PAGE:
RP101 – Dying & Death (Jan 2021)

Session Readings



Reflective Exercise

For this reflection, you may choose from several creative modalities to express your thoughts, feelings, and reactions to this topic, the speakers, and the supplemental resources. Please respond in some way to the panel or the resources, but the idea is to incorporate your own context into this exercise.

Your options are to submit:

  1.  A free-form journal entry (minimum 2 pages) or a standard RSIR essay….or
  1. Other creative modality (painting, drawing/sketch, comic, poem, photograph) — if you choose one of these modalities, you must also submit at least 1 paragraph briefly summarizing the work, including why you may have chosen it and clarifying its meaning.

Everyone should have a submission in Sakai.  If a painting, scan a photocopy into Sakai. Every document should have your last name in the file name.

Remember that, in this course, we are thinking about our reactions, our context for those reactions, and the implications of those reactions in health care, so consider that when using a modality from the humanities to do your reflection.

Your submission may include the following:

  • Your reaction(s) to the panel narratives.
  • Your perceptions of how loss in general and death in particular were/are viewed in your family of origin, faith group, community, and among your peers (both growing up and now)
  • Your perceptions of how loss and death are addressed by your faith group
  • Your experiences to date with loss in general and death in particular
  • Your perceptions of how loss and death are viewed in the military and medical communities
  • What your reactions and the sources of those reactions reveal about your perspective on loss and the death of a patient,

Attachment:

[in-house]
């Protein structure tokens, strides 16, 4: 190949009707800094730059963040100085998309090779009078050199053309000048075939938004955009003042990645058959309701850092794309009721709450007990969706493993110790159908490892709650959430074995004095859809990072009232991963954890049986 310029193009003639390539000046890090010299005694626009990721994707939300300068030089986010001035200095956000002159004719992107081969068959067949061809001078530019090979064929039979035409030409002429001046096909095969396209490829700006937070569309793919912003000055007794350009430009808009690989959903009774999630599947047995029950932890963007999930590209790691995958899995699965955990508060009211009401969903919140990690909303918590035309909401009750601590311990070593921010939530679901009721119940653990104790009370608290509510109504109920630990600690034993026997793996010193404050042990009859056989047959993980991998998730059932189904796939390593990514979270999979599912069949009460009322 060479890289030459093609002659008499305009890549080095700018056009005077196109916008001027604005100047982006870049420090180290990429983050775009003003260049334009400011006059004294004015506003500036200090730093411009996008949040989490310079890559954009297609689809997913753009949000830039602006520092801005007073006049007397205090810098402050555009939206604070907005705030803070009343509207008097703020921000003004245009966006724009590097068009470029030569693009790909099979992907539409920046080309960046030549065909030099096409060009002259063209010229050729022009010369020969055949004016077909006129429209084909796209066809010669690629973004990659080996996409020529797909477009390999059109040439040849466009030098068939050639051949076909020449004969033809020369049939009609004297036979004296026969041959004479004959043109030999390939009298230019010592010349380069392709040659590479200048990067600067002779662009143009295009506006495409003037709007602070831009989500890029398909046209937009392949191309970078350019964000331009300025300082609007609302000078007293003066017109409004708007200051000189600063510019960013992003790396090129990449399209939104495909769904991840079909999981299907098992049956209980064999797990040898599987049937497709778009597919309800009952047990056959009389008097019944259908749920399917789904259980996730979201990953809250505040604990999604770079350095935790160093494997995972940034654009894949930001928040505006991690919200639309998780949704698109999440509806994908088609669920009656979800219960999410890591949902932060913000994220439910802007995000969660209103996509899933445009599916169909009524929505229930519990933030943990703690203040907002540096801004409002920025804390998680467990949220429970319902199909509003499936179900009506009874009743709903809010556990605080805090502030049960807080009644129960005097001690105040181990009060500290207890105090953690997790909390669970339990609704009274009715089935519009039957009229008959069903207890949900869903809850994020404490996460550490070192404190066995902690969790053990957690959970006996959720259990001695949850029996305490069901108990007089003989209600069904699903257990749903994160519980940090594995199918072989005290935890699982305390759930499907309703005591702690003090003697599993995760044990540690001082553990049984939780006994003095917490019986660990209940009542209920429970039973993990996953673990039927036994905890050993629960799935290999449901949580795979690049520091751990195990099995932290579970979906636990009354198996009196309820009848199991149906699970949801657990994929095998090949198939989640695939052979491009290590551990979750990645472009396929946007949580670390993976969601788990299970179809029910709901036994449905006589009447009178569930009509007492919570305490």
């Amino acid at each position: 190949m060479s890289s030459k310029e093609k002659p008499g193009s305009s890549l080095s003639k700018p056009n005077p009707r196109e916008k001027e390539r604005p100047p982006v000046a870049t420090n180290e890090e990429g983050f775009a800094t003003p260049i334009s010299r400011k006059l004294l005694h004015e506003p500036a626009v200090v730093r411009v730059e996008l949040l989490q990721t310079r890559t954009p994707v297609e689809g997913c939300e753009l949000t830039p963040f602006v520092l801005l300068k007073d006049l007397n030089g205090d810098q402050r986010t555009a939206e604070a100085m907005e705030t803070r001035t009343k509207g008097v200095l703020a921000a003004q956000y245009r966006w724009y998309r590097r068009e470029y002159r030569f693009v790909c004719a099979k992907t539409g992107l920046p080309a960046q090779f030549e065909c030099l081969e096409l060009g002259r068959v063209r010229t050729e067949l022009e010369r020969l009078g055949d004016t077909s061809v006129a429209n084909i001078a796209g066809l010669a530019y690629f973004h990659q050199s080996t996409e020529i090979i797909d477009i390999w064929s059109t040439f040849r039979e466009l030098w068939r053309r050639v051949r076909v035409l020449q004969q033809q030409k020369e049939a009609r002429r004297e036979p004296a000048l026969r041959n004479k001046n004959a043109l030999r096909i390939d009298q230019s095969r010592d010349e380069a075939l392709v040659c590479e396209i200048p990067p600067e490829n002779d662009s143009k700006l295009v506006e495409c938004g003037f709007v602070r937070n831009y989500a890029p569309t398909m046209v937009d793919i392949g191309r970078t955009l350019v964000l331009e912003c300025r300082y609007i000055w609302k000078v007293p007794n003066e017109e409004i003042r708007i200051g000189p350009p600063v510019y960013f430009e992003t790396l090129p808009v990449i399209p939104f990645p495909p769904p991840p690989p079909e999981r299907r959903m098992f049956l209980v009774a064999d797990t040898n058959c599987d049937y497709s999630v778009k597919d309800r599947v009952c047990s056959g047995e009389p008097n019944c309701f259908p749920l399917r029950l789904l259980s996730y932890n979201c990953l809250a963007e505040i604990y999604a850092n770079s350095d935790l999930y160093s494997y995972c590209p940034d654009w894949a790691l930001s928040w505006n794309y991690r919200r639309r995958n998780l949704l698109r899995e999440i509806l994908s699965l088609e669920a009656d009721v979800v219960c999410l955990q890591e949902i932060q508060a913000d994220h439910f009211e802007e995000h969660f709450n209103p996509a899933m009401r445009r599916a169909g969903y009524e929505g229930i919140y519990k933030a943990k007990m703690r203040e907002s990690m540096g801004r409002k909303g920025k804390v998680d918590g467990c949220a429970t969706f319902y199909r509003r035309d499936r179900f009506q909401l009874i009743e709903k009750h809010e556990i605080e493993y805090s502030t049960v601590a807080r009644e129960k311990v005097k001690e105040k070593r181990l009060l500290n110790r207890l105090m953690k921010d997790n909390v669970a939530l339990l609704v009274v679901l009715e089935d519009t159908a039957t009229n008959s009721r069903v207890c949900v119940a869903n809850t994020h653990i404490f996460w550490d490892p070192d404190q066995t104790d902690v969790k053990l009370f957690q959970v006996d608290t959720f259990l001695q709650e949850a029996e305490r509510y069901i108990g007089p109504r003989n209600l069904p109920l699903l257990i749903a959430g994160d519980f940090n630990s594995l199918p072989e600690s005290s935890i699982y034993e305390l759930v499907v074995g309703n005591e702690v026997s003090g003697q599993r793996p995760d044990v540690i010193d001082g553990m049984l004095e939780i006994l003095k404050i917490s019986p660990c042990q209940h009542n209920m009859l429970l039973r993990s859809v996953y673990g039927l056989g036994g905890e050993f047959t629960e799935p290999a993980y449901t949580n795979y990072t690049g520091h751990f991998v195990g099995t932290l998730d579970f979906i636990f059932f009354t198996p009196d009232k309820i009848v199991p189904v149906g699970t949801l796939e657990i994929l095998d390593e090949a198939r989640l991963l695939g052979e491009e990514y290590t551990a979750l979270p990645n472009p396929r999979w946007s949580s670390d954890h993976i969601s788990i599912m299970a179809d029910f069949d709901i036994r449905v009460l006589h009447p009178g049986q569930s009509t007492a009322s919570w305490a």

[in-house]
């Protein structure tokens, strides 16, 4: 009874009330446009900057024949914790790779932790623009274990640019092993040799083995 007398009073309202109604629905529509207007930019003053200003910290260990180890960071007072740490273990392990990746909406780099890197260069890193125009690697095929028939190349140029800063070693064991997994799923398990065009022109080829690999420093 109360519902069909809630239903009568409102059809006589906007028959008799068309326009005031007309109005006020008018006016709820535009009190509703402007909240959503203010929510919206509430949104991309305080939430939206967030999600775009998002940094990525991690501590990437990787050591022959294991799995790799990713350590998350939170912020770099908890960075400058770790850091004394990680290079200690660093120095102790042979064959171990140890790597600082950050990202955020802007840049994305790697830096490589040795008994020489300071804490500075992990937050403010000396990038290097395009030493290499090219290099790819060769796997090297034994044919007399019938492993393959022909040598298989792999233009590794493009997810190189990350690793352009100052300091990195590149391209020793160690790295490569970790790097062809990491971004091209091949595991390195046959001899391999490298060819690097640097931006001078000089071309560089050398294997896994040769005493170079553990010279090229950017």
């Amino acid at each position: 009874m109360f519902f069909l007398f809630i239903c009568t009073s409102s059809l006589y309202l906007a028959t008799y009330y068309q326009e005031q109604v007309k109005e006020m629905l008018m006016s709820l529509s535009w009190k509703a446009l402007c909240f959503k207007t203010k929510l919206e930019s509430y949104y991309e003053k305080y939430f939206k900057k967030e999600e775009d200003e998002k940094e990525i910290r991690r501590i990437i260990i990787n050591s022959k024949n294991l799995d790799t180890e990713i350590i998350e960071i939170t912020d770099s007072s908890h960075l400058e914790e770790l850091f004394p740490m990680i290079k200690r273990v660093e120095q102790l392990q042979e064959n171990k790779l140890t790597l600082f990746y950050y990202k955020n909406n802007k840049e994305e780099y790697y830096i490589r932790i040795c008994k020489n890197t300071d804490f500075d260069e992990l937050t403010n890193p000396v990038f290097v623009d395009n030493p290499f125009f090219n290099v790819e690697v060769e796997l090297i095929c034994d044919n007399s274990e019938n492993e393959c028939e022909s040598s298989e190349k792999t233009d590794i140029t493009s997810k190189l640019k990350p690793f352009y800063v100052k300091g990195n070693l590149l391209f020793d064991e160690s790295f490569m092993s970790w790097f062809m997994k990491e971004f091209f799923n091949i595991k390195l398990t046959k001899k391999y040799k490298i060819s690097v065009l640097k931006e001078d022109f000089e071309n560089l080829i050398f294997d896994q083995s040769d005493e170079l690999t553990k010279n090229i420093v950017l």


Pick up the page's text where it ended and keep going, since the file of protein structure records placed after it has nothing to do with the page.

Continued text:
• Implications of this perspective for how you might care for patients in the future.

At the bottom of your assignment, please also include:  What question would you want to bring to the group discussion to further explore?



There may not be a time in history when dying and death have been so prominently in our daily conversations. While as a society we deal with violent deaths, tragic accidental deaths, wartime deaths, and the deaths of famous people, we have not had the daily conversation about dying and death like the COVID19 pandemic has brought to our consciousness. We have not collectively listened to the conversation of loneliness and loss, grief, and helplessness in the way the COVID 19 has brought it into our living rooms, or maybe our experiences in the clinical world.  As a topic in medicine, it is an inevitable part of what clinicians will deal with – in our patients, in our medical systems, and maybe in our personal lives – but never has the rest of the country thought about it the way we as clinicians may see it.

Although death is the one great certainty of life, the dying process is full of uncertainty, and this uncertainty can be stressful – for the individual facing death, their family members, and those who care for them.  Though not discussed frequently, the impending death of someone with whom we have a connection both forces us to examine our own views about death and dying and to navigate the discordance that may exist between our views and those of others. Doing this in our role as healthcare providers requires thoughtfulness, self-awareness,  and skill in order to ensure that our patients’ needs, and those of their families remain our focus during these times.

Learners in this curriculum have had a wide range of experience with death and dying.  In past years, some students struggled to identify their personal context as it relates to Dying and Death, noting that they had no personal experience with the death and/or dying of someone with whom they had a relationship. For those of you who fall into this category, think about your perceptions of the way your family of origin and the community/ies of which you have been a member (geographical, religious, organizational, or otherwise) dealt with dying and death, including avoiding its discussion, and this will help you to identify the sources of your reactions. Even thinking about how the issues that have arisen due to COVID19 are now part of all of our contexts.  You can also consider how exposure to death and dying via movies, TV, or video games influences your context.